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Archive for February, 2011

The babies are all grown up.

Last Friday, my and Evan’s little kid classes donned their adorable cap and gowns, recited their five-sentence speeches about life after kindergarten, and celebrated their transition into elementary school with their teachers, families and fellow students. After weeks of preparation, it was finally their big day!

The school was decked out with lots of blue and white balloons, and a grammatically questionable (but well-intentioned) sign for the graduates.

Even though we had to wear our uniforms, I decided to spruce up the baby blue polo with my fancy headband from Myeongdong. Yoon Jung had to give it a whirl. Perhaps it was slightly pouf-tastic for her tiny dome. She’s such a cutie!

The graduates, along with the babies, sang songs during the ceremony. They did a full run-thru of the show before their parents arrived, all spruced up in their uniforms. The Ants Go Marching, Here We Go Looby Loo and She’ll Be Comin’ Round the Mountain were on the play list for the occasion.

Apparently, one of my students decided he wanted to take the stairs to school instead of following directions and riding in the elevator, so he had to stand against the wall, eyes closed with arms in the air for at least fifteen minutes. He is officially ready for Survivor.

After all the singing and speaking and photo ops and flowers, Evan and I retreated to T.G.I. Fridays for our own celebration of the year we’ve had with our babies. We were starving by the time our burgers arrived, and gobbled them down quickly. Evan went for the regular burger with bacon and American cheese, while I opted for the grilled chicken, bacon and Monterey Jack sandwich.

I actually got a bit teary-eyed after the ceremony, taking pictures with the kids and wishing them well before they start elementary school this week. Some of my little ones aren’t coming back for my school’s after-school program, so it was the last day I was seeing some of them. I guess all I can hope is that I made even the smallest difference for the better…

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Last weekend, my girlfriends and I decided to escape to the big city for two whirlwind days of shopping, foreign food and live music.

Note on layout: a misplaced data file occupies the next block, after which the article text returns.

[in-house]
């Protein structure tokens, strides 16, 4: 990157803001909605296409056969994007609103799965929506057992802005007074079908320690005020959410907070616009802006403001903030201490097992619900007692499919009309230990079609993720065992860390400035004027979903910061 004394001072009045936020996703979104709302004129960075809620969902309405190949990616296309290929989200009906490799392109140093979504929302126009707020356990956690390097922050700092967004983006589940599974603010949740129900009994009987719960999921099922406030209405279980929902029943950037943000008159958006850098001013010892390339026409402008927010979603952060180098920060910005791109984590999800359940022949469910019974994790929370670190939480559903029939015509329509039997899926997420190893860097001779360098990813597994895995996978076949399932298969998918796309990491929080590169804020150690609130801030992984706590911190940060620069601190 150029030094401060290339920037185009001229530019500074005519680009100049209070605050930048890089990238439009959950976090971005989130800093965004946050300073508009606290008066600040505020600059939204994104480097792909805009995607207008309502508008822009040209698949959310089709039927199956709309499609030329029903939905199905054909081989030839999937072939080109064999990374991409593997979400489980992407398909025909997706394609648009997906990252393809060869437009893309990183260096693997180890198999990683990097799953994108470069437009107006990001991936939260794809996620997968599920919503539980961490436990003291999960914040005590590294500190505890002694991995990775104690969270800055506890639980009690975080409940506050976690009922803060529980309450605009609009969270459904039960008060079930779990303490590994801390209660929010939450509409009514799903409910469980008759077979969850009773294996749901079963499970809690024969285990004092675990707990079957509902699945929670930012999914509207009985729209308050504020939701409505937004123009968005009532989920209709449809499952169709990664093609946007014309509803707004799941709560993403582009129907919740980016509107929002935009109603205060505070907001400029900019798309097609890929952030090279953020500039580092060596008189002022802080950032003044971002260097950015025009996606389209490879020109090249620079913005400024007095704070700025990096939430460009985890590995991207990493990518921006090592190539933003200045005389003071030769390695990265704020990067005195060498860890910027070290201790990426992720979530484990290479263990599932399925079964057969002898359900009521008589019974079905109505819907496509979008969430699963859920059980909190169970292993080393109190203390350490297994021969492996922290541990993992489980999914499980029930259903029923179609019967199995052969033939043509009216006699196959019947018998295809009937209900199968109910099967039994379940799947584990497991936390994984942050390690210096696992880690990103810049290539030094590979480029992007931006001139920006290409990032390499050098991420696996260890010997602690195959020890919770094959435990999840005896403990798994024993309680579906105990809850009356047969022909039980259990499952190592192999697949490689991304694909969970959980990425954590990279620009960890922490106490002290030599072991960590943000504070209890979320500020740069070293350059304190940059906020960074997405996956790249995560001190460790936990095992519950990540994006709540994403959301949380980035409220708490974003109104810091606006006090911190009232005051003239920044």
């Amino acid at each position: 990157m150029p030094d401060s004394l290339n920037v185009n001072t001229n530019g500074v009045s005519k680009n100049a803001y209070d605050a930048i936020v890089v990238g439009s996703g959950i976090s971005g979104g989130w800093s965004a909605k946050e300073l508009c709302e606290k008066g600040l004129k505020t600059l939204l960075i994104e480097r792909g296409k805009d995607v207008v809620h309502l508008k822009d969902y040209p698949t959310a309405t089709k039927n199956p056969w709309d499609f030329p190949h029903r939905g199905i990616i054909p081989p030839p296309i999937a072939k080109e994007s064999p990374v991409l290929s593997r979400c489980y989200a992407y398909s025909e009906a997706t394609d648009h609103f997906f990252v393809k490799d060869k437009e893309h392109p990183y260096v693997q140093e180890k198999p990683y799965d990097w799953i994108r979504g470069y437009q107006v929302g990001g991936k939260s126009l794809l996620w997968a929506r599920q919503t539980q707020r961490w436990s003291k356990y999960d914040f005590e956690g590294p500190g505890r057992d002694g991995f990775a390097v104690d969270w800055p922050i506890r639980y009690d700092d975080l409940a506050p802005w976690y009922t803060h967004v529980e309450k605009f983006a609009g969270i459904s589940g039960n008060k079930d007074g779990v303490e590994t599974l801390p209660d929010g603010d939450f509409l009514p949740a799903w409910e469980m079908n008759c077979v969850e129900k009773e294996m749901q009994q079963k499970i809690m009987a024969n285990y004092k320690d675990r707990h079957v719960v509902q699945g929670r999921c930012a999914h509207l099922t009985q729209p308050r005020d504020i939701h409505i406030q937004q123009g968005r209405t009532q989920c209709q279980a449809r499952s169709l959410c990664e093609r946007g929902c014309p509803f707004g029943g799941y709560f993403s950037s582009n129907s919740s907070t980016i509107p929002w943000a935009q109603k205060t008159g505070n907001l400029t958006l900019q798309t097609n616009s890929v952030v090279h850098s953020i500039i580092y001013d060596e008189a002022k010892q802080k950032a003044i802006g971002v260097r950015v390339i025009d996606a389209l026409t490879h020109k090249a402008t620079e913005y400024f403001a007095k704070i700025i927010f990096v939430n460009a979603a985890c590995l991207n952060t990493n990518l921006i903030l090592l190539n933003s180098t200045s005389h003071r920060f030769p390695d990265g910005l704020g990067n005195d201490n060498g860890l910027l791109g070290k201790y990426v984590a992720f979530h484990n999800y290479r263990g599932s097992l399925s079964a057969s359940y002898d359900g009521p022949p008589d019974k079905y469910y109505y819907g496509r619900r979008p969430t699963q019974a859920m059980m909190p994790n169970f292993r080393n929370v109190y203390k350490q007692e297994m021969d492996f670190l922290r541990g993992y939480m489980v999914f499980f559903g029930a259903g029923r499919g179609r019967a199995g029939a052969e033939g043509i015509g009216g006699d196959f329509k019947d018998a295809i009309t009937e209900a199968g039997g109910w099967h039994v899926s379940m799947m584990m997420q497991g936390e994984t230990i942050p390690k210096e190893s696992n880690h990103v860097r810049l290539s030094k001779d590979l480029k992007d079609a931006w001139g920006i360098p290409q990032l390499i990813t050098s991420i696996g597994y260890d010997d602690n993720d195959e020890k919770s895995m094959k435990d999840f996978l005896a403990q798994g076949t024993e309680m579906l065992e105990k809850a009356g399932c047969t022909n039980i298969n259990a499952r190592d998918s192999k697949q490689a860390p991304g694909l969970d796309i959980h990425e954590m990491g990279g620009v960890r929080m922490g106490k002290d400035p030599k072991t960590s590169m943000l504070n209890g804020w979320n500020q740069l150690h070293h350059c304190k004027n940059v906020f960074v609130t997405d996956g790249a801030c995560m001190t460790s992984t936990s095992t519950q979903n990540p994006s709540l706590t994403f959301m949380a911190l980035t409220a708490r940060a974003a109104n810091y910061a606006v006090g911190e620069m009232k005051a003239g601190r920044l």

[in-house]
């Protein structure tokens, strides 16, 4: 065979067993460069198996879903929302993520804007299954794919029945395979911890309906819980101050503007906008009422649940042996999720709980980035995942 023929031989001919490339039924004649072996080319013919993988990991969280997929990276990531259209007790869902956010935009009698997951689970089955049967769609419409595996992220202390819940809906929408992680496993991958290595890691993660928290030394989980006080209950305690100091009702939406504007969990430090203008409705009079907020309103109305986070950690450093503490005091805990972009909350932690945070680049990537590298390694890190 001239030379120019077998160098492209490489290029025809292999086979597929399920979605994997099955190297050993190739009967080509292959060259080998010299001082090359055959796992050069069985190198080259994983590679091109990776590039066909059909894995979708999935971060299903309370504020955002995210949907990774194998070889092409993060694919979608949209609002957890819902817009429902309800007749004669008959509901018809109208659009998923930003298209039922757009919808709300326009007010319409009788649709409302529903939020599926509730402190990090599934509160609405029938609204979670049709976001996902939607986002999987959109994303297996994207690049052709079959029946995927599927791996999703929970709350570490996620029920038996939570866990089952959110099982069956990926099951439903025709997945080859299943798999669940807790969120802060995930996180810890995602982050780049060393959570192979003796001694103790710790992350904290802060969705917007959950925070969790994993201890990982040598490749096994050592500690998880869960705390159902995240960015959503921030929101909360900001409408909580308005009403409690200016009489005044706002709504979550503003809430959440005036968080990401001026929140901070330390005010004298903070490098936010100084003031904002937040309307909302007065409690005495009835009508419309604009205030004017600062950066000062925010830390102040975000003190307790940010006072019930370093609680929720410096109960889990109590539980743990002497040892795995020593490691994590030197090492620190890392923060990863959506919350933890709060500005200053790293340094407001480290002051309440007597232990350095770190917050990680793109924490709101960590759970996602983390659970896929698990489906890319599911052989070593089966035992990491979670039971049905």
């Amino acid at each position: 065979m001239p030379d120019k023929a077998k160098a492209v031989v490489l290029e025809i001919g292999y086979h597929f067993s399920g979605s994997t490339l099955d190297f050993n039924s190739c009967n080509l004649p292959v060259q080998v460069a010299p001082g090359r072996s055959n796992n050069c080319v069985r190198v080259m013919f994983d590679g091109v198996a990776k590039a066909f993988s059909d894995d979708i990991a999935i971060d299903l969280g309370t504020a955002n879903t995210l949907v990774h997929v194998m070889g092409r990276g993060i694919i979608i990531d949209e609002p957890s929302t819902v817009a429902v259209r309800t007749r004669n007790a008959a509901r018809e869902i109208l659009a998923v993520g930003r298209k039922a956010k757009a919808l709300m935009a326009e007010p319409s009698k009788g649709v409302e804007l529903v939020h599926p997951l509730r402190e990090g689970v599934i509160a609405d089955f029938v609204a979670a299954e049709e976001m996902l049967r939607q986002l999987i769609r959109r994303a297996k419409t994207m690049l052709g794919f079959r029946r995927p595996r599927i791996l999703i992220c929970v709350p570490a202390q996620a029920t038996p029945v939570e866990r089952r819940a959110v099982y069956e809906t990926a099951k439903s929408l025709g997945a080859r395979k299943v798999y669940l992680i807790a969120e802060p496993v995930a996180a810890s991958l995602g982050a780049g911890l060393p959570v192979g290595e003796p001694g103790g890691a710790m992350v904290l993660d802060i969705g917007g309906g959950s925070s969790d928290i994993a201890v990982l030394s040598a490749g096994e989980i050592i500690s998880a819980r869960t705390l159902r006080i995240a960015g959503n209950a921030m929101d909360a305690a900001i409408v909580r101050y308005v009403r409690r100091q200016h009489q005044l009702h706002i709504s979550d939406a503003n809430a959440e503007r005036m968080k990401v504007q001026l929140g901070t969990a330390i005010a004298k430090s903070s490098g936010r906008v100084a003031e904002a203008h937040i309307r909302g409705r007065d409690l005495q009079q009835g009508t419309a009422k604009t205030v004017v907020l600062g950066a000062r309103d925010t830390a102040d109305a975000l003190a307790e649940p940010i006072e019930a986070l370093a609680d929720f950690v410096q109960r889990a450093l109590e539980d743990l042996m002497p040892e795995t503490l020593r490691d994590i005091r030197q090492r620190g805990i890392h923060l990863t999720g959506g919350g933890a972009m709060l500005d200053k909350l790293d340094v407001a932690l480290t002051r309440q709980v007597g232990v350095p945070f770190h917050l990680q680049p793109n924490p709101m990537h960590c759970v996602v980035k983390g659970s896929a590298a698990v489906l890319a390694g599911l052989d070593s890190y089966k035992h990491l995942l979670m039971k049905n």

I awoke early on Saturday morning to catch a bus to Seoul with my friends Rachel and Jenny Ryan. We headed straight for Hongdae upon our arrival, and dropped our bags at our crash pad for the night, Backpacker’s Space. The hostel, which was roughly 90% occupied by our posse, was adorable, clean and comfortable. It featured three rooms with bunks and fresh linen, one (western-style) bathroom with countless toiletries, and a vanity corner with a hair dryer and a straightener. I died, since I hadn’t straightened my hair in 10 months — I was waaaaay too excited.

The owner was pleasant and helpful, and a water cooler with cups was a welcome amenity during the wee, hungover hours of the morning. Plus, it was located in the heart of the bustling University district, so we were just a hop, skip and jump away from the clubs where we spent our night bobbing and dancing to jams.

So we ditched our packs and headed to Dos Tacos for some food. It was the same restaurant that we visited in Gangnam with my ‘cuz last summer, but the Hongdae location. Meat and avocado burrito, yummers. Just per-fec-tion.

Afterward, we took the train to Myeongdong to do some serious retail damage. I couldn’t get out of Forever 21 without a necessary top… or five. Oooops!

We also ran into a grungy, creepy Garfield in the midst of our shopping spree, nbd.

On our way home, we got wrapped up into a conversation and missed our subway transfer (whoops) but eventually made it back to the hostel! We grabbed some beer, dolled up and got ready for our night on the town. I chose one of my new tops from F21 and paired with with a black skirt, black tights, black boots and my Lady Gaga ring. Faboosh!